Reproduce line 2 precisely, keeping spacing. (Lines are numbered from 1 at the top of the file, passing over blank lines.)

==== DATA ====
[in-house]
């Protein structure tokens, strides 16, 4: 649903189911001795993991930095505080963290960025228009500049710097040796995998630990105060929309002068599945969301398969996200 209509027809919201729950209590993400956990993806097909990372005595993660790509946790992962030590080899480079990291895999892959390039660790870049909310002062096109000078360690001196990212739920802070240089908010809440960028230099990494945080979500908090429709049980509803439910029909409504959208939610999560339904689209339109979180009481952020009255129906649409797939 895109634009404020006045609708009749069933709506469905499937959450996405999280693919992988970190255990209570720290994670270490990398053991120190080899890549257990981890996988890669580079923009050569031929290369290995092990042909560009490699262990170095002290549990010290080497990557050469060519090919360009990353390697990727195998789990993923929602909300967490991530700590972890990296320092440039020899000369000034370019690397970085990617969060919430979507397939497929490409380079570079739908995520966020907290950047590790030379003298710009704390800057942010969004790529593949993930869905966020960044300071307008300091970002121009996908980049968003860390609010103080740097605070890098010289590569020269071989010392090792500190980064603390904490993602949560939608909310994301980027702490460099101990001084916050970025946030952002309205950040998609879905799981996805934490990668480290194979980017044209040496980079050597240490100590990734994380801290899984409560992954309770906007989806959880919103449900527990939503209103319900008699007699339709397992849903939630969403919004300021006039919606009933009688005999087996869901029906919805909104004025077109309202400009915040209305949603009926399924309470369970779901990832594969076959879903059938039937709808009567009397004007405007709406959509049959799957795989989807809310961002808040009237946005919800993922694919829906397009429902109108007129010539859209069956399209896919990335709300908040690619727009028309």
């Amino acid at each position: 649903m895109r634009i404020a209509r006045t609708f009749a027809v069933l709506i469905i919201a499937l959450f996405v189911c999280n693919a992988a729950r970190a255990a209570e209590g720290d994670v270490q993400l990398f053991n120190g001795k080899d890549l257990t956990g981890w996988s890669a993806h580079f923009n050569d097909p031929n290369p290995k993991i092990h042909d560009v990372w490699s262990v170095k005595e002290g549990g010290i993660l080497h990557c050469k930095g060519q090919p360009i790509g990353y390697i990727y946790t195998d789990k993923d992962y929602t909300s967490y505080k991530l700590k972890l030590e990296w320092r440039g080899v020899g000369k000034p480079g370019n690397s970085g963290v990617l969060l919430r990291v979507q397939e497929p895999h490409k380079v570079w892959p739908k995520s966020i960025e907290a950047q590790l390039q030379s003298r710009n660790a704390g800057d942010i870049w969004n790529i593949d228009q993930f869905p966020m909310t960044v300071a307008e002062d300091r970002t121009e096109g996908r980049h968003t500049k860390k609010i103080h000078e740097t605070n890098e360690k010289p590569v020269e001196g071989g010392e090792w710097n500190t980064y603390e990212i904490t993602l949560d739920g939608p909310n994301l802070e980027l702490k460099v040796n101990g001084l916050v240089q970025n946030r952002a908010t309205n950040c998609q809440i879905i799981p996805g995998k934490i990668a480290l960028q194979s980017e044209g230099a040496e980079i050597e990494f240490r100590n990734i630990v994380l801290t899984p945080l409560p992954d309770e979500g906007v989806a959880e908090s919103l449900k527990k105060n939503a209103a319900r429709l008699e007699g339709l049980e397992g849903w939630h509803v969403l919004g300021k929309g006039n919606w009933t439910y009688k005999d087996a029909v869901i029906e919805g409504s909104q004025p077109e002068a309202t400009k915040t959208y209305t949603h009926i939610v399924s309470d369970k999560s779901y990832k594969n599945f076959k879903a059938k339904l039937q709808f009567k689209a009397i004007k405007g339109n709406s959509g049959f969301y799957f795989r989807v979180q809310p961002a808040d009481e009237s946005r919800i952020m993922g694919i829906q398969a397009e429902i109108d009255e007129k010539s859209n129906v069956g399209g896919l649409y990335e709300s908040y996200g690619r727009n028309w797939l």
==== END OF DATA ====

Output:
């Protein structure tokens, strides 16, 4: 649903189911001795993991930095505080963290960025228009500049710097040796995998630990105060929309002068599945969301398969996200 209509027809919201729950209590993400956990993806097909990372005595993660790509946790992962030590080899480079990291895999892959390039660790870049909310002062096109000078360690001196990212739920802070240089908010809440960028230099990494945080979500908090429709049980509803439910029909409504959208939610999560339904689209339109979180009481952020009255129906649409797939 895109634009404020006045609708009749069933709506469905499937959450996405999280693919992988970190255990209570720290994670270490990398053991120190080899890549257990981890996988890669580079923009050569031929290369290995092990042909560009490699262990170095002290549990010290080497990557050469060519090919360009990353390697990727195998789990993923929602909300967490991530700590972890990296320092440039020899000369000034370019690397970085990617969060919430979507397939497929490409380079570079739908995520966020907290950047590790030379003298710009704390800057942010969004790529593949993930869905966020960044300071307008300091970002121009996908980049968003860390609010103080740097605070890098010289590569020269071989010392090792500190980064603390904490993602949560939608909310994301980027702490460099101990001084916050970025946030952002309205950040998609879905799981996805934490990668480290194979980017044209040496980079050597240490100590990734994380801290899984409560992954309770906007989806959880919103449900527990939503209103319900008699007699339709397992849903939630969403919004300021006039919606009933009688005999087996869901029906919805909104004025077109309202400009915040209305949603009926399924309470369970779901990832594969076959879903059938039937709808009567009397004007405007709406959509049959799957795989989807809310961002808040009237946005919800993922694919829906397009429902109108007129010539859209069956399209896919990335709300908040690619727009028309």